If you haven’t noticed, the digital world is huge in genealogy these days. Through the magic of digitization, people and organizations are making records, photographs and documents available to researchers around the world, 24 hours a day. At MHGS, we want to be a player (albeit a small one) in this exciting segment of the genealogy environment. And so, we have added a new section to our website, called MHGS Digital Collections. (Catchy it’s not, but we couldn’t come up with anything better. Suggestions welcome.)
The MHGS Digital Collections section operates on a professional-grade software platform that will let us build a database of digital images that are fast to load to your computer screen, searchable and downloadable, and can be found through Google and other search engines. It’s also really easy to use, both for website users and our librarians. To see it, go to MHGSWichita.org and click on Digital Collections in the menu on the left side of the screen (or click here.) Click on one of the recently added items, and you will be taken to the information screen for that item, which includes little previews of the digital item (mostly photographs at this point) and as much information as we have about the item, including the subjects, the location, the date, and the photographer, if we know them. Click on one of the preview pictures and you will see a full screen view of the item.
Our goal is to fill this section with photographs and records that are interesting and useful for our members and other researchers. We will, of course, be digitizing the photographs, records and other documents in our collections in the library. We have also started working with other local groups to make their archives available as well; we are especially interested in groups that have a rich history in the Wichita area but don’t have the resources, experience or interest in digitizing or hosting a website, such as local churches, clubs and community groups.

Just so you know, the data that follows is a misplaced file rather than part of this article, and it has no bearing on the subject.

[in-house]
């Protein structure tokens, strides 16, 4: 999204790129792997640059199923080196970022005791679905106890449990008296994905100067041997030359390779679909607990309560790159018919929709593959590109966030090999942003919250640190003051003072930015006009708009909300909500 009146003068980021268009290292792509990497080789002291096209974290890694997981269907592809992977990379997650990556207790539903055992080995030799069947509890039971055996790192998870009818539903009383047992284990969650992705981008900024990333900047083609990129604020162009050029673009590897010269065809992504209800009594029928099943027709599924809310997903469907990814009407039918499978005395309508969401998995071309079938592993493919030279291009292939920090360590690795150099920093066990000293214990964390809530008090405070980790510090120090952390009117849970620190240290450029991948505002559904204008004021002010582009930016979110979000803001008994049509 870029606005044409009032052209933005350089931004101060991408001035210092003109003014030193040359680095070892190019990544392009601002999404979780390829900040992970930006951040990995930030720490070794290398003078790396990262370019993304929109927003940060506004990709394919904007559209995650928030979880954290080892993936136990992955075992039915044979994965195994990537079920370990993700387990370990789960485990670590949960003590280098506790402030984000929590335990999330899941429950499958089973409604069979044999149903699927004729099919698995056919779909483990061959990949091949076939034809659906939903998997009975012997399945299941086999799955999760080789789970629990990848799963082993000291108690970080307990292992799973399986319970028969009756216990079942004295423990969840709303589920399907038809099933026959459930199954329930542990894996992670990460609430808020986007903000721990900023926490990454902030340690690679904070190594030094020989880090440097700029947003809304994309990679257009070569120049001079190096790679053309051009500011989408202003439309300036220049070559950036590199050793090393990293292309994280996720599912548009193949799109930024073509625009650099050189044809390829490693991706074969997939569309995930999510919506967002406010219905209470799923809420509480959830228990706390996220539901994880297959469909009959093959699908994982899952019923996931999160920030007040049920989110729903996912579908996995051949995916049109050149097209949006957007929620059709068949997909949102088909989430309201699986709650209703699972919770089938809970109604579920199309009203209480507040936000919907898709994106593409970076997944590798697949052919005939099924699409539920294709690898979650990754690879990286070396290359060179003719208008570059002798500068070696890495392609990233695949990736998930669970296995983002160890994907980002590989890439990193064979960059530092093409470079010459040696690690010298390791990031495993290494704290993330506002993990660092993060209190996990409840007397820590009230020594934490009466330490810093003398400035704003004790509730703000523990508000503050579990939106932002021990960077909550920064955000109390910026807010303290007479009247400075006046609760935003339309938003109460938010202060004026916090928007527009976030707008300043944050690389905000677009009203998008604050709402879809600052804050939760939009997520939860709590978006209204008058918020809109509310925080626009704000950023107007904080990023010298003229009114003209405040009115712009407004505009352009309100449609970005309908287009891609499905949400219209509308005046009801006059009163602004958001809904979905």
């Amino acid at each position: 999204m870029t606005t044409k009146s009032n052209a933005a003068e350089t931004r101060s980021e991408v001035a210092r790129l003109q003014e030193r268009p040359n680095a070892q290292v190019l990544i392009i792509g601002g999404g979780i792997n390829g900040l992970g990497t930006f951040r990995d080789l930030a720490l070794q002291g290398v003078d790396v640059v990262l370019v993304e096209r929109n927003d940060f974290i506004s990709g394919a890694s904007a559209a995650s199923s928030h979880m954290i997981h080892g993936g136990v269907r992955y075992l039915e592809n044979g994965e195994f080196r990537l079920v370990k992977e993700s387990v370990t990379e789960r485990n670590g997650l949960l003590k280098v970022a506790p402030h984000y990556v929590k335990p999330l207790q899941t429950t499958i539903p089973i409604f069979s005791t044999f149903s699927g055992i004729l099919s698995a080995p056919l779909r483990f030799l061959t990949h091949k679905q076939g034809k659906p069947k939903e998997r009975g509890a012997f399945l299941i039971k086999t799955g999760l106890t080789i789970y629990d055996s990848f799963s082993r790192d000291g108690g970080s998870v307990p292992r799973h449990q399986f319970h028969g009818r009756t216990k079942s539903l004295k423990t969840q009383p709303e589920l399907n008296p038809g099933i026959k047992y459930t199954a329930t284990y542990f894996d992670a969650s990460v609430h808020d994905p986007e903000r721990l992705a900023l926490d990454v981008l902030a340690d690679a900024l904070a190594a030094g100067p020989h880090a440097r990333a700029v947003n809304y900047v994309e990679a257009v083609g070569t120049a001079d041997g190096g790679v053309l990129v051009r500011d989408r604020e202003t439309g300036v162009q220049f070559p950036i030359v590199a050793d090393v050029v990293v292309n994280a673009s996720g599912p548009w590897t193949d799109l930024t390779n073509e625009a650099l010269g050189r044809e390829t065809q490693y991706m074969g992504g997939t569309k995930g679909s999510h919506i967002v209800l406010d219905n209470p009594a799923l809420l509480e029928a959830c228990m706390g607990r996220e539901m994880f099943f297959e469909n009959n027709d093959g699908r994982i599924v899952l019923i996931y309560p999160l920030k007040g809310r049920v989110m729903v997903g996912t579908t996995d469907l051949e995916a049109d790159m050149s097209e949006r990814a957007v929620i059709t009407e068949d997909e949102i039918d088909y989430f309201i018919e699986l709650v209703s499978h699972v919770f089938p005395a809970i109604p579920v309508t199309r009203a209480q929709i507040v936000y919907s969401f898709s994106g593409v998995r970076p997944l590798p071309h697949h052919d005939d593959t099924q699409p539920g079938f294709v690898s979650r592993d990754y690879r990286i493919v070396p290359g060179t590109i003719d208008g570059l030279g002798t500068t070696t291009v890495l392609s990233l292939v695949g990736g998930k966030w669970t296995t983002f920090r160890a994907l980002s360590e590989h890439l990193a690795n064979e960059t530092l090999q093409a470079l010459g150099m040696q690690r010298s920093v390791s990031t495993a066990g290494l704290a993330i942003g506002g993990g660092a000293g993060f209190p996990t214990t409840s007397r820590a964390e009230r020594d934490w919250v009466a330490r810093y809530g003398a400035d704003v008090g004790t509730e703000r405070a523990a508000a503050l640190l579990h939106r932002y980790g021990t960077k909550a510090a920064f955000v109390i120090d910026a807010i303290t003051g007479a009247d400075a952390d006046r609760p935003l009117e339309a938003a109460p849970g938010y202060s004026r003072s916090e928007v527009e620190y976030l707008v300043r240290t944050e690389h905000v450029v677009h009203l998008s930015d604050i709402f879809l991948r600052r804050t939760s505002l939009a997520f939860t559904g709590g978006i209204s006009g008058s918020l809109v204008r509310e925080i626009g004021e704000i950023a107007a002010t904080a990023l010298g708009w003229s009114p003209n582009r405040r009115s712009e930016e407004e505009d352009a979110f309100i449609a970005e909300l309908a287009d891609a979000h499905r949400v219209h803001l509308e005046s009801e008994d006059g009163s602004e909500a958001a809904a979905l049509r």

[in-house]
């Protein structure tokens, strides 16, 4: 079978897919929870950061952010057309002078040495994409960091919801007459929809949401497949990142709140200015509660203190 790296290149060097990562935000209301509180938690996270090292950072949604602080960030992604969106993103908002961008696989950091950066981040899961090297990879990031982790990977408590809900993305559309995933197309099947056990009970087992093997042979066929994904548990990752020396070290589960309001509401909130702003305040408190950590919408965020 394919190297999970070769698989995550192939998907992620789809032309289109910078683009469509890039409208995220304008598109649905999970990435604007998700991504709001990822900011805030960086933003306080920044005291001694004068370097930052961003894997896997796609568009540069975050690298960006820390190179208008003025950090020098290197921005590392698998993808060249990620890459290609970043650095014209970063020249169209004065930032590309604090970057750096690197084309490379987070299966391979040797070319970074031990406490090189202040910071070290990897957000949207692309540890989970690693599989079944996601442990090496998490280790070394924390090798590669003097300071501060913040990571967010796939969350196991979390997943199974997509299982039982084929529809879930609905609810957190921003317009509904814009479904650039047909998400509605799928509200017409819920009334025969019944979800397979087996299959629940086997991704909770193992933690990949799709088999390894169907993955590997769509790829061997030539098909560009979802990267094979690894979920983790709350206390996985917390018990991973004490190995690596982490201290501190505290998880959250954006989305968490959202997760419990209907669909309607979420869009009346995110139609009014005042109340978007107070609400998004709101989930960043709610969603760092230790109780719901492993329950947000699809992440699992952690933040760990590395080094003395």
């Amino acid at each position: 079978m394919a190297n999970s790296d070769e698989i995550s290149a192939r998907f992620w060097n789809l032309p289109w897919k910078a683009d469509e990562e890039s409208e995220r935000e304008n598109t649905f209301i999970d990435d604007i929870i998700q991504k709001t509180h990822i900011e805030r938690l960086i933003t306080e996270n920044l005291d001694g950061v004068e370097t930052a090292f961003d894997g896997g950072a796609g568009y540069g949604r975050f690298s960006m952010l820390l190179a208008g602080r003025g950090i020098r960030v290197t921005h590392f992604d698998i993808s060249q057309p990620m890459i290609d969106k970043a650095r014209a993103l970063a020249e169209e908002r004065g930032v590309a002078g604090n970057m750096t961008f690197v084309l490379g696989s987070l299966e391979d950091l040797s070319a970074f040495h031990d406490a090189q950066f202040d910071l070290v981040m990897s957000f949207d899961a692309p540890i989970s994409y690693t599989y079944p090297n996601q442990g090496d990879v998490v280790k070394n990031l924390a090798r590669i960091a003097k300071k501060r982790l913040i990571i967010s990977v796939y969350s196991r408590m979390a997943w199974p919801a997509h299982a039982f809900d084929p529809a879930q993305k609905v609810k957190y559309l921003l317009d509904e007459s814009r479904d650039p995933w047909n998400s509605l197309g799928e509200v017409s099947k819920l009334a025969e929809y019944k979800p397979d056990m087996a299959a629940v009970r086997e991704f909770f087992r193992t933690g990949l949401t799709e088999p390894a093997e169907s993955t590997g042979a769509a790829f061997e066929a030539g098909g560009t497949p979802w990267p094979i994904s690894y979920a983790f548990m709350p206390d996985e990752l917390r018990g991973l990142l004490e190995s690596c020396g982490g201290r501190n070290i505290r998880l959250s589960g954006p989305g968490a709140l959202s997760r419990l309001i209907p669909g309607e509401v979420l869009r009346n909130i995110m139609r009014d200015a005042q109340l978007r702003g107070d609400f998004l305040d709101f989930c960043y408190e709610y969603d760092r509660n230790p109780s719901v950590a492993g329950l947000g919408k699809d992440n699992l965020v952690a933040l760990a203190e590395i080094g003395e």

Of course, to do all this digitizing, we need a good scanner that can handle documents, printed photographs, and photographic negatives and slides of any size. After purchasing one, we realized there were a lot of other things we need as well, so we have outfitted a desk in the library as our scanning station, complete with archival storage supplies, scanning tutorials, and even white cotton gloves! This scanning station is available for anyone to use any time the library is open, so come on down and let us give you a tour. And if you’d like to contribute a digital copy of your item to the Digital Collections, even better!